How to add multiple accounts to Google Home

Google just updated Google Home with one of the most requested features: multiuser support. Here's how to set it up.

Taylor Martin CNET Contributor
Taylor Martin has covered technology online for over six years. He has reviewed smartphones for Pocketnow and Android Authority and loves building stuff on his YouTube channel, MOD. He has a dangerous obsession with coffee and is afraid of free time.
Taylor Martin
3 min read
Taylor Martin/CNET
    Watch this: How to add multiple users to Google Home

    One of the biggest gripes with the Google Home has been its lack of support for multiple accounts. Living in a house with multiple people meant you either had to share things like calendar and music accounts or get multiple Google Home speakers.

    Today, Google fixed that. The Google Home now supports multiple accounts with personalization and neural network voice recognition. In other words, it can recognize who is talking to it and respond with that account's information.

    Here's how to set it up.

    Adding a second account to Google Home

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    When you open the Google Home app, you should see a notification that says Multi-user is now available. Tap that to get started.

    If you don't see the notification, tap the devices button (an icon of a television and a speaker) in the top right corner. Tap the action overflow button in the top right corner of the card for your Google Home and select Settings. You should find a notification there that also says Multi-user is now available.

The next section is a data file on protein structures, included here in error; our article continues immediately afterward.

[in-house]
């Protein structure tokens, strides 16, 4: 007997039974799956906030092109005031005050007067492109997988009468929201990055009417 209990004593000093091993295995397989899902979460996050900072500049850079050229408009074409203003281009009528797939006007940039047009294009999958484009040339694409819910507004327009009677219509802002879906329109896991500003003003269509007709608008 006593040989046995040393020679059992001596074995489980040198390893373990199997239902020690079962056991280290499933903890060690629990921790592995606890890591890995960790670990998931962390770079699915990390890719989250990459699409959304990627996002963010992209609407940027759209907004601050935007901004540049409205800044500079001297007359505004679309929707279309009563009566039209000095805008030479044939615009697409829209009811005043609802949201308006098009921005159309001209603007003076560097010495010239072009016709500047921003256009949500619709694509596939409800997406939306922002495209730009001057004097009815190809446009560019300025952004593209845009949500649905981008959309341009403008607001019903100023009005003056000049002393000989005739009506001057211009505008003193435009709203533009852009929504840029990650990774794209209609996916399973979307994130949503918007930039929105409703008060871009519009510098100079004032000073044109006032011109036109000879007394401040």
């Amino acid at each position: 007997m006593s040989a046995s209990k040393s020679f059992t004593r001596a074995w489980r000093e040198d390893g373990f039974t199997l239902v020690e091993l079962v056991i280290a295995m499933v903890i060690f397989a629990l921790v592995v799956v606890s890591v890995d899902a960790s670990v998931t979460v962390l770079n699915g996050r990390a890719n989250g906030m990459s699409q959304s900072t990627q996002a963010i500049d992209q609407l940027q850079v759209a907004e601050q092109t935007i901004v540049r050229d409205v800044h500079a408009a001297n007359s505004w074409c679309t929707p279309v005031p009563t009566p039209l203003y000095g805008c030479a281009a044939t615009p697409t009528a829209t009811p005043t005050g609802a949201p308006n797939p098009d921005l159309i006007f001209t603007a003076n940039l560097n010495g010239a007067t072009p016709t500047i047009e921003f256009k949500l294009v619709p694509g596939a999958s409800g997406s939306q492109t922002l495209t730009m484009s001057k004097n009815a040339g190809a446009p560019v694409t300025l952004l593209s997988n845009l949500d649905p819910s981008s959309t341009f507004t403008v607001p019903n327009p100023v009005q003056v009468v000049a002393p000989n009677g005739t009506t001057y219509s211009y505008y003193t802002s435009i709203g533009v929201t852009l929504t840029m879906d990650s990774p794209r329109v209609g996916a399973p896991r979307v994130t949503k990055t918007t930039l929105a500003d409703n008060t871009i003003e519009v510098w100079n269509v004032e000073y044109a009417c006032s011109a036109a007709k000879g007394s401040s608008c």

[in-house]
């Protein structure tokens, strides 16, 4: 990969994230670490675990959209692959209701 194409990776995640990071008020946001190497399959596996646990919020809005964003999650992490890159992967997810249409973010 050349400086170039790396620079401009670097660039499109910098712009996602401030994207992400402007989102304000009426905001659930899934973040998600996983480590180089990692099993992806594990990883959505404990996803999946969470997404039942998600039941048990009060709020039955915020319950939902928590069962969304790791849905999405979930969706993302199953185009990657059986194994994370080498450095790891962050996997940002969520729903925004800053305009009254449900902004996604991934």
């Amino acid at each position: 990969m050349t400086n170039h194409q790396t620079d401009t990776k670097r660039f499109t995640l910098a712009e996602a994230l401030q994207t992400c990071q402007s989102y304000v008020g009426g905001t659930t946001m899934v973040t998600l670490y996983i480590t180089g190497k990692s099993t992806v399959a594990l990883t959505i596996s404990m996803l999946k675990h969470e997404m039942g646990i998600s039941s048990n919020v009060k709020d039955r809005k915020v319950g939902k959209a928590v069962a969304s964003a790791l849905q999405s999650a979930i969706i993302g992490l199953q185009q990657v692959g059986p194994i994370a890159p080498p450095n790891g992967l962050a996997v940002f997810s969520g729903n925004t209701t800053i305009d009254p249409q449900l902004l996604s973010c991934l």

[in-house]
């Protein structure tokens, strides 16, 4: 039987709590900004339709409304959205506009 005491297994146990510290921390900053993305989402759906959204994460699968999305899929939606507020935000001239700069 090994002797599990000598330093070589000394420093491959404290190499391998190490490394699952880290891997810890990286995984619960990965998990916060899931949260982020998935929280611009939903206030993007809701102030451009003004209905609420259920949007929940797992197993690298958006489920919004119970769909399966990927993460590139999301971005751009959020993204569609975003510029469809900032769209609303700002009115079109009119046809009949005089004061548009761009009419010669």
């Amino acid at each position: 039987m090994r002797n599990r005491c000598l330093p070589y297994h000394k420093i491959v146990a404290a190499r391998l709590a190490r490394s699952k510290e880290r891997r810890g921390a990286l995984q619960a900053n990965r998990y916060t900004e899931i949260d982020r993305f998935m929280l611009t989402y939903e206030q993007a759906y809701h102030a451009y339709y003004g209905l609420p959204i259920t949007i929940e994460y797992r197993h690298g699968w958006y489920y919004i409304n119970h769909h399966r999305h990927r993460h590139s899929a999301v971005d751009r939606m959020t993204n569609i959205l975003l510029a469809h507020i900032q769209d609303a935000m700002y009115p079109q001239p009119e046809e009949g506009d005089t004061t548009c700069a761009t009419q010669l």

You can also get to the voice recognition setup by going to Devices > Settings > More > Shared Devices. Click the plus sign in the bottom right corner to begin multiuser setup.

    Tapping one of these notifications will begin the process of teaching Assistant your voice. You must say the phrases "Hey, Google" and "OK, Google" twice each. Tap Continue, then tap Invite if you want to add someone else to the Google Home.

    Additional users will need to download the Google Home app and go through the same setup process. But since their accounts might not have already been connected, they will need to link their own music accounts and personalize the Google Home preferences to their liking by customizing news sources, linking their Netflix accounts and tweaking what their My Day updates include.

    This also means they will need to add smart home devices to their Assistant accounts, as well. This keeps just anyone from joining your Google Home and being able to control your smart devices.

    Managing accounts

    Up to six accounts can be added to Google Home, and if you want to add multiple accounts from the same device, open the Google Home app and tap the hamburger button in the top left corner to reveal the left menu. Click on one of the additional accounts or tap on the drop-down menu and select Manage accounts to add a new one. After a new account is added or selected, go through the same setup process. Just know that if you teach Assistant the same voice for three different accounts, in our testing, Google Home will respond using the first account that was added with that voice.

    You can see all the active accounts on a Google Home by going to Devices > Settings > Linked account(s). There you can remove your account, but you cannot remove other accounts.

    Proper multiuser support

    Once more than one user is set up on a Google Home speaker, nothing needs to be done to switch between accounts, since Assistant has learned each of the users' voices.

    When one of you says, "Hey, Google, tell me about my day," your personal calendar and traffic report will be referenced. When you ask to play music, your preference in music service will play by default and you will have access to your personal playlists from Google Play Music, Pandora and Spotify.

    This is a stark contrast to the multiple account support offered by Amazon's Alexa speakers, such as the Echo. Adding multiple profiles to an Alexa speaker doesn't give users the ability to control their personal calendars or play music from their preferred streaming service. Instead, it simply allows users to share purchased content -- such as music and audiobooks -- between all the connected accounts. It also allows users to share lists and a calendar, but that's about the extent of it.